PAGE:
The complete characterization of powder flow properties with shear cells is a long and time consuming process that requires specially trained operators or costly automated instruments. For these reasons, in industrial practice, the use of simpler and less extensive measurement by uniaxial compaction testers is often preferred. However, previous studies in the literature indicate that the results of the two techniques are not directly comparable due to the different stress state conditions achieved in the two testers. In this study, an experimental campaign to measure the flow function of five different powders with a ring shear tester (RST) and a uniaxial compaction tester (UCT) was performed. Different flowability results that arose for the more cohesive powders are explained by the wall friction effect in the UCT. Re-evaluation of the results accounting for the wall friction gave substantial agreement between the two experimental techniques for a calcium carbonate powder and only at low consolidation levels for the other four food powders. Phenomena other than wall friction seem to appear within these powders tested at high consolidation levels. The comparison between the results of the two techniques suggests that straightforward extrapolation of the UCT flow functions to a low consolidation condition can lead to an underestimation of powder cohesion.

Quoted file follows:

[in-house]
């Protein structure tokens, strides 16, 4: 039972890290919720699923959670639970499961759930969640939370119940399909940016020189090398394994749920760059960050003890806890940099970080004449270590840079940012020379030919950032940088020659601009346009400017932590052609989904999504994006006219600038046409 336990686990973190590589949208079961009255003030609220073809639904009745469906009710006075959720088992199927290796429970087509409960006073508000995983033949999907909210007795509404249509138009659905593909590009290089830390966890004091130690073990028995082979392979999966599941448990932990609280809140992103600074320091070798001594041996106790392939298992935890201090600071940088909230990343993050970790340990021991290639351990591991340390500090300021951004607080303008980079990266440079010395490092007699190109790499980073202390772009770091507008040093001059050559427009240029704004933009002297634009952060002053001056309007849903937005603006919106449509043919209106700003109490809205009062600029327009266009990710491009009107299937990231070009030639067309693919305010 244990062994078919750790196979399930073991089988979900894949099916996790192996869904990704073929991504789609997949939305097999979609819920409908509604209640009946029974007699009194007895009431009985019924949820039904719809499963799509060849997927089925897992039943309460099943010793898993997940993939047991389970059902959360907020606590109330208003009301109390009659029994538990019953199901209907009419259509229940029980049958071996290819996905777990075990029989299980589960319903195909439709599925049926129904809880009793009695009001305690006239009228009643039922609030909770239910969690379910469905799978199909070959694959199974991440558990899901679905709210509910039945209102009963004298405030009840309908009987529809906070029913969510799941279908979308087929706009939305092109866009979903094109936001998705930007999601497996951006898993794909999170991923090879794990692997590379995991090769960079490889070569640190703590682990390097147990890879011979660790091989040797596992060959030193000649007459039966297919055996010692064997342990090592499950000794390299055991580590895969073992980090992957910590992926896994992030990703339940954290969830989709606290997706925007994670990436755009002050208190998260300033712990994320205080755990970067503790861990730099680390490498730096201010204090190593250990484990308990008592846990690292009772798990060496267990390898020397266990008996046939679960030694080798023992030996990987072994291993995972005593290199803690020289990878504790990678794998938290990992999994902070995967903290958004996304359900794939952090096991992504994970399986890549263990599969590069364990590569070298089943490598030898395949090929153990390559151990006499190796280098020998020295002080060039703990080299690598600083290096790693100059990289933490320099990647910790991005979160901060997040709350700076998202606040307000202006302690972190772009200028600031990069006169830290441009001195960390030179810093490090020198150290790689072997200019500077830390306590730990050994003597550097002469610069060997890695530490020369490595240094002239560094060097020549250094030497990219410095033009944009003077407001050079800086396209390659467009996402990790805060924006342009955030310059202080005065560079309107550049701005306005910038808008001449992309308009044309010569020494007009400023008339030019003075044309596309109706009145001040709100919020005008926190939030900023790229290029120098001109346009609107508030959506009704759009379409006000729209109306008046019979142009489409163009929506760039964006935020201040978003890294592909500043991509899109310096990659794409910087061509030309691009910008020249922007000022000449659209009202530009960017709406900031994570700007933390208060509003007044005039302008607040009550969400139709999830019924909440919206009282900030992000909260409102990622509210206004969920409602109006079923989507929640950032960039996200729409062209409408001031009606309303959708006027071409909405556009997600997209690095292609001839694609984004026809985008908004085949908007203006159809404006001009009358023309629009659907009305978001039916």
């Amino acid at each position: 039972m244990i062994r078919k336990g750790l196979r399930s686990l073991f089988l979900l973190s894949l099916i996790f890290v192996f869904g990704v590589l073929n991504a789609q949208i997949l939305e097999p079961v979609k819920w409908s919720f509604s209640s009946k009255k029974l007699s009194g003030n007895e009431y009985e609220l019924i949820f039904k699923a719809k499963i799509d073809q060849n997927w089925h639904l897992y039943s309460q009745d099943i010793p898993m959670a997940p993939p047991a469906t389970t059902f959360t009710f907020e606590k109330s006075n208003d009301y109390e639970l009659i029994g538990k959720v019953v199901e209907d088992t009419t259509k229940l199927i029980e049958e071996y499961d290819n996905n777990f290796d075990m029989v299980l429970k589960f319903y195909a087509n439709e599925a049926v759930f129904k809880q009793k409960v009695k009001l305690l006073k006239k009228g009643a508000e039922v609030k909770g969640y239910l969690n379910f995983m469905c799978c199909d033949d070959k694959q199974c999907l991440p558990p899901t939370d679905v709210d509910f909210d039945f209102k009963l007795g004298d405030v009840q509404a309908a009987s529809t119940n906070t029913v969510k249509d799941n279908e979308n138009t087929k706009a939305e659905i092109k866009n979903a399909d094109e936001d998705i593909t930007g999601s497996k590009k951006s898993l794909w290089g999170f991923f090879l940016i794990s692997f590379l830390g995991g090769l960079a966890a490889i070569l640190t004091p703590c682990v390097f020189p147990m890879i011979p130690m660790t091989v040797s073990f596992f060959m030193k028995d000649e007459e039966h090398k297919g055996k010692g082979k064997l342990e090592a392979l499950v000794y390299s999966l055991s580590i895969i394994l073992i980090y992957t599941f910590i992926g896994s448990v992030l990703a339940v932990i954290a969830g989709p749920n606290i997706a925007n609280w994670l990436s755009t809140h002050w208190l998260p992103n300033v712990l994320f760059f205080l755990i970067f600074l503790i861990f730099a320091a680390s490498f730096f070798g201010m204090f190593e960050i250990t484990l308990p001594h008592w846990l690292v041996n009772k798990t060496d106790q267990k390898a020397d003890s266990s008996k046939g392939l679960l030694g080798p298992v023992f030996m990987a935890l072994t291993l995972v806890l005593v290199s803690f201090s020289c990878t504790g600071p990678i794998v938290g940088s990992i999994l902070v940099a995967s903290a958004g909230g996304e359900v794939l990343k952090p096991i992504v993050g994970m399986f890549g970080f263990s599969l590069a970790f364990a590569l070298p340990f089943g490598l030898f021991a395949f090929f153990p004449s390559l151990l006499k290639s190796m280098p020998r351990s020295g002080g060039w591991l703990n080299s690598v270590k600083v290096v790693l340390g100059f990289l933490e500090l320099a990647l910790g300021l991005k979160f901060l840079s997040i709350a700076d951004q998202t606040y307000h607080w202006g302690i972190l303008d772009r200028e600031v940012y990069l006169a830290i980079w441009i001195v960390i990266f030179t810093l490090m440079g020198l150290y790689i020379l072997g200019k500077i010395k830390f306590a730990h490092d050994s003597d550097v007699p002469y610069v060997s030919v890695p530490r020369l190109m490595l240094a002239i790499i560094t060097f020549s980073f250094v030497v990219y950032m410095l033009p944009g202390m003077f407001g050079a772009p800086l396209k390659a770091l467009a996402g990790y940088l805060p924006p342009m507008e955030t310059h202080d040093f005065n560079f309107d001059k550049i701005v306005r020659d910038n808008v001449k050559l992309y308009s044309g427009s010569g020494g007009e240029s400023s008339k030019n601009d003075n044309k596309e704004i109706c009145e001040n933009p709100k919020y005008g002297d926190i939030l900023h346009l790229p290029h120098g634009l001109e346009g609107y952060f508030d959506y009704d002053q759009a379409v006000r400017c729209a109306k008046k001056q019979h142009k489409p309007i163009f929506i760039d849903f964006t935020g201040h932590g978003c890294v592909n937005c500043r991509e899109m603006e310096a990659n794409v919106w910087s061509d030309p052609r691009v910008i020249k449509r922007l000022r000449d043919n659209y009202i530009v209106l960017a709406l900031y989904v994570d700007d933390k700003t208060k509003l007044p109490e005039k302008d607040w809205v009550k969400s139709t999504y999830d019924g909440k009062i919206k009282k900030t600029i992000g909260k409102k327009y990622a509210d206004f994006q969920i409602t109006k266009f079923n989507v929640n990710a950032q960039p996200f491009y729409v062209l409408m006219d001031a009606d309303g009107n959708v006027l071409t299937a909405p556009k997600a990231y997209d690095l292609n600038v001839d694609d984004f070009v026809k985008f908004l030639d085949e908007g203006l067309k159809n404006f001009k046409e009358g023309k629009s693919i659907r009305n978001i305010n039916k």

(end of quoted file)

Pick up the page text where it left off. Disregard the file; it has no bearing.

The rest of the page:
Comparison of uniaxial compaction tester and shear tester for characterization of powder flowability

BARLETTA, Diego;POLETTO, Massimo
2008

Abstract

The complete characterization of powder flow properties with shear cells is a long and time consuming process that requires specially trained operators or costly automated instruments. For these reasons, in industrial practice, the use of simpler and less extensive measurement by uniaxial compaction testers is often preferred. However, previous studies in the literature indicate that the results of the two techniques are not directly comparable due to the different stress state conditions achieved in the two testers. In this study, an experimental campaign to measure the flow function of five different powders with a ring shear tester (RST) and a uniaxial compaction tester (UCT) was performed. Different flowability results that arose for the more cohesive powders are explained by the wall friction effect in the UCT. Re-evaluation of the results accounting for the wall friction gave substantial agreement between the two experimental techniques for a calcium carbonate powder and only at low consolidation levels for the other four food powders. Phenomena other than wall friction seem to appear within these powders tested at high consolidation levels. The comparison between the results of the two techniques suggests that straightforward extrapolation of the UCT flow functions to a low consolidation condition can lead to an underestimation of powder cohesion.
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Utilizza questo identificativo per citare o creare un link a questo documento: http://hdl.handle.net/11386/1994743
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